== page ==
9 9 Military Lodges operated throughout the British Empire from Britain s first colony in what is now the USA, through India, South Africa, China to Australia and New Zealand. In research produced by V.W. Bro. R. E. Parkinson in his paper Some Notes on Irish Military Warrants published in the Transactions of Lodge of Research CC in 1957 it is established that Ireland issued the first travelling warrants. The first recipient was the First Battalion The Royal Scots who were warranted on the 7 th November 1732 with warrant No. 11. The first warrant issued by the Grand Lodge of Scotland was in 1747 to the Duke of Norfolk s Lodge in the 12 th Foot and in England no regimental lodge was warranted by Premier Grand Lodge (Moderns) until Until this time only the Antients, used this practice. As already stated the warrant used to form the Royal Arch Chapter in Dundee was issued from the Grand Lodge of England according to the Antient Constitutions. This Grand Lodge was founded for masons of Irish and Scottish origins who found their reception by the Moderns less than warm. All the Grand Masters of this Grand Lodge were either Irish or Scots, until it amalgamated with the Moderns to produce the U.G.L.E. or, as some would prefer it the current Premier Grand Lodge, which we all know and love to this day. One last comment on the warrant. To paraphrase the work of V.W. Bro. Bob Bashford, the warrant has always had a special place in Irish lodges. Up until the end of the 19 th century it was common practice to hold the warrant above the head of the candidate to impress upon him that the degree was given under warrant. Indeed entries in the accounts for glazing the warrant would suggest that the warrant may have been more forcibly impressed on the candidates head than he or the lodge treasurer would wish. If I may I would like to intrude a personal note here. My Mother Lodge of research, The Lodge Hope of Kurrachee, now working under Scottish Charter No. 337, was originally founded on an Irish Warrant, issued to HM 22 nd Regiment of Foot, The Cheshire s, Warrant No. 251, issued on 28 th November The record states that the Lodge was formed in Col. Wedderburn`s Regiment which was composed of a Scottish Officer Corps but manned by The Fighting Irish. A duplicate warrant was issued on 6 th January 1791 the original having been lost on the Mississippi in The warrant was finally cancelled on 7 th August I cite this as evidence to show the prevalence of Irish warrants, not only in Ireland but also on the mainland of Britain and secondly how masonry and the working of degrees were spread across the British Empire through the military lodges.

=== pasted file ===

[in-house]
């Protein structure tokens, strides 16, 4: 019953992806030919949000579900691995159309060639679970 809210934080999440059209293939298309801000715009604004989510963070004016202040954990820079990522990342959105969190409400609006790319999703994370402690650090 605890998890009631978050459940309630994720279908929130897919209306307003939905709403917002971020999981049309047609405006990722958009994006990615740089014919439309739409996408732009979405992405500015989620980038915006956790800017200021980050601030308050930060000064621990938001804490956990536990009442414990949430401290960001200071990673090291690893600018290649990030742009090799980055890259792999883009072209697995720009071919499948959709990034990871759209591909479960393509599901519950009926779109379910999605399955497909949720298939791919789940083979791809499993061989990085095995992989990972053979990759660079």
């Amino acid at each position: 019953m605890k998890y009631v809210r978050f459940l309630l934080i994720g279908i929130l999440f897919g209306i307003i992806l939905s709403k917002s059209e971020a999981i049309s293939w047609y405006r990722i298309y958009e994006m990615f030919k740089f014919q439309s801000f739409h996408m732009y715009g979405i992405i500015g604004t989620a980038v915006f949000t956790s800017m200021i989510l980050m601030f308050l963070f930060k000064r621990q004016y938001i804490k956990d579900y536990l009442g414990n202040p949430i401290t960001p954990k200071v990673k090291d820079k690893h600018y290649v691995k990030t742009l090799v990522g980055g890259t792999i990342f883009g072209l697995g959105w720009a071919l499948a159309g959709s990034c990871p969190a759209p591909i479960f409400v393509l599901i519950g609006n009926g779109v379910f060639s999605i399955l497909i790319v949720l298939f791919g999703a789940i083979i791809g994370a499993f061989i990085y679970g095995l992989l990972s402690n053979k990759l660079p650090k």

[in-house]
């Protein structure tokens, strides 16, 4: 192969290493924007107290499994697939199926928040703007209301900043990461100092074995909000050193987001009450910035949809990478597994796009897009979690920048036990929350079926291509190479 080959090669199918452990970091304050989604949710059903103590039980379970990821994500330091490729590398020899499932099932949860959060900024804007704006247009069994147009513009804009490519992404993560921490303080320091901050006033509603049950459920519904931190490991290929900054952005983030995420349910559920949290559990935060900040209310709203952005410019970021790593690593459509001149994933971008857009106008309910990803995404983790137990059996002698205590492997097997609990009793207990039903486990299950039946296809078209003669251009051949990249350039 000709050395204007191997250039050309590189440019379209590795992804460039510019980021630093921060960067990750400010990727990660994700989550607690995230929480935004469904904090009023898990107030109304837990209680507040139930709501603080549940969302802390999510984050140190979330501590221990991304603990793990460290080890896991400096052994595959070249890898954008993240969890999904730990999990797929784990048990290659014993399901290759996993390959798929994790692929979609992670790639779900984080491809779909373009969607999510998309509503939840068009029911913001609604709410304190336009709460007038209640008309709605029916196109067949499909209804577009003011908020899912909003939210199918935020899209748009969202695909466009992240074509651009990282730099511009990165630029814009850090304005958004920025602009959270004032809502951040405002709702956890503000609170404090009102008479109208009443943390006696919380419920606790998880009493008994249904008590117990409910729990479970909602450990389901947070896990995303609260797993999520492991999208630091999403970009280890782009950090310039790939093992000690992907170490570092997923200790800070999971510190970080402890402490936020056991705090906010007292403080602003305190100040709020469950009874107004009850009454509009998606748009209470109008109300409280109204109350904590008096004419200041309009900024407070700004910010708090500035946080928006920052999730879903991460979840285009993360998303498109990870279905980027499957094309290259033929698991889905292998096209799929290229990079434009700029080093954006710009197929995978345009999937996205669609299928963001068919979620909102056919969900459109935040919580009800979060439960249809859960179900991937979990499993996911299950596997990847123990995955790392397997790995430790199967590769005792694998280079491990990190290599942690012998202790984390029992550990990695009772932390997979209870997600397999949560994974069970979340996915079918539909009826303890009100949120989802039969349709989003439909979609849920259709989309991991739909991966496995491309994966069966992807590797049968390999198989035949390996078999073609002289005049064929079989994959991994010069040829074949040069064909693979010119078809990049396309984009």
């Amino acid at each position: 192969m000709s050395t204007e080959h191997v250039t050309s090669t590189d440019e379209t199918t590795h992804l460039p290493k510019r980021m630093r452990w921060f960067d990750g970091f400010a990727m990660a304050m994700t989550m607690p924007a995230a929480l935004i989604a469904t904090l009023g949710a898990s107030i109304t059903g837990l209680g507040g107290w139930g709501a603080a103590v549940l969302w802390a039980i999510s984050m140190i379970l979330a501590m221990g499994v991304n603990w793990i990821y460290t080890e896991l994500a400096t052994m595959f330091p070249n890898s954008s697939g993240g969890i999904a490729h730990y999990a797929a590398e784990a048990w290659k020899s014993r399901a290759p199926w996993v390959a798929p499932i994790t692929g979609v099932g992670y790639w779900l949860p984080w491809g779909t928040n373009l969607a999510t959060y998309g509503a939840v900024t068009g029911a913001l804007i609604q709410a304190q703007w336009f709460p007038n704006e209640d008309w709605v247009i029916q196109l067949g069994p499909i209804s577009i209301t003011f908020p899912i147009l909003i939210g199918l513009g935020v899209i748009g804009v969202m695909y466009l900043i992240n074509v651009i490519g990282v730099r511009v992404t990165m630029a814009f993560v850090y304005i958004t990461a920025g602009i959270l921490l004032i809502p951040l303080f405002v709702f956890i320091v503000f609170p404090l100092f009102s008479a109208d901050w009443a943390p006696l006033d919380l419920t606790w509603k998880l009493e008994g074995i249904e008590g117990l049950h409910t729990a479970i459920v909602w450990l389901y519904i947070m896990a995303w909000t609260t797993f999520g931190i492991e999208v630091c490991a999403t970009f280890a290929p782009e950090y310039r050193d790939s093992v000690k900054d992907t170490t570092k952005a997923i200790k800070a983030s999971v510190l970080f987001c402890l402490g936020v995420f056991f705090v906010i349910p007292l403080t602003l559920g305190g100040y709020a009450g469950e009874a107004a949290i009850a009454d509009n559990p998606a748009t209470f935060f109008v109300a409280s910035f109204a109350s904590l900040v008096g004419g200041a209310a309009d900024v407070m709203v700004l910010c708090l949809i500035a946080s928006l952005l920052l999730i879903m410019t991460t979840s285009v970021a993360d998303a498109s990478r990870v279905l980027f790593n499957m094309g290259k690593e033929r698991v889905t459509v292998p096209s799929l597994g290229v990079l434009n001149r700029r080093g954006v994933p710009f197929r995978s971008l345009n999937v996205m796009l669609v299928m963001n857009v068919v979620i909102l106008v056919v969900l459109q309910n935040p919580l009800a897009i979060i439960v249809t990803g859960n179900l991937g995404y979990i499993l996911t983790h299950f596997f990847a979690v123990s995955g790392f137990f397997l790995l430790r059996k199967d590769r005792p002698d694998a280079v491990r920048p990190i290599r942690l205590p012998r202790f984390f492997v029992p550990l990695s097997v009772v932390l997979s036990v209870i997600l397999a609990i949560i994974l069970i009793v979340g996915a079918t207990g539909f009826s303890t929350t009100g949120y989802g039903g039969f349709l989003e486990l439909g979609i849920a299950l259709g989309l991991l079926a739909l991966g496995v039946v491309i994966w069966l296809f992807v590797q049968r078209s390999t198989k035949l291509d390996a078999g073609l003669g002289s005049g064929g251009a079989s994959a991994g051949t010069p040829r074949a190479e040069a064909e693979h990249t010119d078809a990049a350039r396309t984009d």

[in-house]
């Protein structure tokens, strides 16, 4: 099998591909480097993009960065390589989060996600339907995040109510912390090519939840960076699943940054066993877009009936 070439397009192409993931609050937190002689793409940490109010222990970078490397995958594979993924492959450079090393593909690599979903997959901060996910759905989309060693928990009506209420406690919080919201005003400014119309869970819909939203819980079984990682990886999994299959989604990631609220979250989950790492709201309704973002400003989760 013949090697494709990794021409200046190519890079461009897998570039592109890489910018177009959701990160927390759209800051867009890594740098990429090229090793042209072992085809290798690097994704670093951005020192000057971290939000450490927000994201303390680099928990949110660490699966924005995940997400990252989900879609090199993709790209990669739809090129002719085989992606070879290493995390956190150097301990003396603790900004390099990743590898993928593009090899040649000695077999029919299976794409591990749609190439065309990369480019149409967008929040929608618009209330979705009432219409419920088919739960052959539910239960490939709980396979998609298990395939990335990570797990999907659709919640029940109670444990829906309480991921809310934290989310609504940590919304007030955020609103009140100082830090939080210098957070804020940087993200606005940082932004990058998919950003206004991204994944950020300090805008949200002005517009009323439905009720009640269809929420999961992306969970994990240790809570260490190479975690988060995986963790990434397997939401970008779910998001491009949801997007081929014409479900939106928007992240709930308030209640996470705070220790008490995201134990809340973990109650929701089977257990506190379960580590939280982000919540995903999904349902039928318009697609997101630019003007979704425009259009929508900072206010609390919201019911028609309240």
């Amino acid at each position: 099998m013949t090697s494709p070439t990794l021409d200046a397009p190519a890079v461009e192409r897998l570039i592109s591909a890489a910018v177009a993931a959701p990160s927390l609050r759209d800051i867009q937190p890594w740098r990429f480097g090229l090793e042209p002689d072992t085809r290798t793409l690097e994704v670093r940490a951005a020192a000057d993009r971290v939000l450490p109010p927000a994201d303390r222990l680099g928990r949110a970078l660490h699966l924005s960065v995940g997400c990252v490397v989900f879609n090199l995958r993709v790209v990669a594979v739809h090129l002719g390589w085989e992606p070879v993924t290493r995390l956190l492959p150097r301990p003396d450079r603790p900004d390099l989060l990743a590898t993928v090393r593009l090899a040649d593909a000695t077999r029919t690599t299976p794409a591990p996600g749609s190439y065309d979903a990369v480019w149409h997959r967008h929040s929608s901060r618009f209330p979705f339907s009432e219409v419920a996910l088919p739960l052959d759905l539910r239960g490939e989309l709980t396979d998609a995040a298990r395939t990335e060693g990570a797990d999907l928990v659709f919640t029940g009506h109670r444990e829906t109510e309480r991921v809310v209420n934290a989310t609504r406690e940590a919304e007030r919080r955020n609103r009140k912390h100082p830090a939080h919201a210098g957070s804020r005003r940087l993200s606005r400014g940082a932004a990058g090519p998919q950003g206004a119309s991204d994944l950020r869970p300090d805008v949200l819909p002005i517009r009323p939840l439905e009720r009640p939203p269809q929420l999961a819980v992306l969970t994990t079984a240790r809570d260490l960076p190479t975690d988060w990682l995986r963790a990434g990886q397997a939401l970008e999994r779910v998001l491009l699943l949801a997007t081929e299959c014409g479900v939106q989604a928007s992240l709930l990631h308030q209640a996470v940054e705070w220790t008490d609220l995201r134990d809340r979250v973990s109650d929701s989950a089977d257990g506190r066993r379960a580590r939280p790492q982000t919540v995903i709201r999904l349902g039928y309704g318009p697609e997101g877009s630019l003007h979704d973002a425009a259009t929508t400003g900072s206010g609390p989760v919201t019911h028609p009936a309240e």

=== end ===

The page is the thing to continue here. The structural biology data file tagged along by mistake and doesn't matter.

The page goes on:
10 10 It is my contention that using warrants issued to Irish lodges and military lodge warrants that the spread of degrees from Irish sources was commonplace. It therefor takes no great leap in faith to accept that as Irish Lodge working developed to include the Royal Arch degrees, this development would likewise percolate through the places where Irish Mason had input. If one looks at the history of the 18 th century one is aware of the movement of people in Britain and its dependent territories due to the impact of the Agricultural and Industrial revolutions coupled with the burgeoning growth of Empire. Trade was common between Ireland and lowland Scotland. Movements of labour from Ireland to the newly emerging industrial cities of the central belt of Scotland, the metropolitan centres of Manchester, Liverpool and Blackburn based on King Cotton, the erection of the latest municipal buildings, the `navigation` of the Canals and the construction of the railways meant migrations of significant numbers of people. A substantial number of these were Irish and of these a substantial number were highly skilled artisans who brought with them the traditions and culture of their native Ireland. And part of that culture was Freemasonry. All of this is well documented. The growth of the Antient Lodges in England with a predominantly Scottish and Irish membership is a clear testimony to this. It is therefor logical that the development of the Higher Degrees would follow the pattern set by the Mother Lodges of Ireland. As a footnote to this I would like to offer some proof of the connection between Irish warrants and English Antient Lodges. On the Warrant register held by Grand Lodge of Ireland is Warrant 113, issued to HM 50 th Foot, 1 st Battalion Royal West Kent. This warrant was issued to the regiment to replace Antient Warrant No. 112 being the nearest vacant no. on the roll. By warrants had been issued 2 to lodges in England. No. 148 on the 24 th July to a lodge in Norwich and no 247 on the 8 th of May 1754 to the Lodge of Middle Temple in London, which had 8 members of the Irish bar as founder members. Closer to home a warrant was issued to the town of Pasley in Northern Britain. This warrant, No. 252 of 15 th June 1754, showed that by 20 th June 1771 it had 46 registered members. There is no further record of this lodge in Irish sources except for its cancellation on 17 th October That is of course unless you know differently! I can find no direct evidence of Royal Arch degrees being worked by them. The first dedicated reference to the RA degree is at the Grand Assembly Encampment No. 41, later No. 23 of the Royal Grand Conclave, at Kilmarnock. The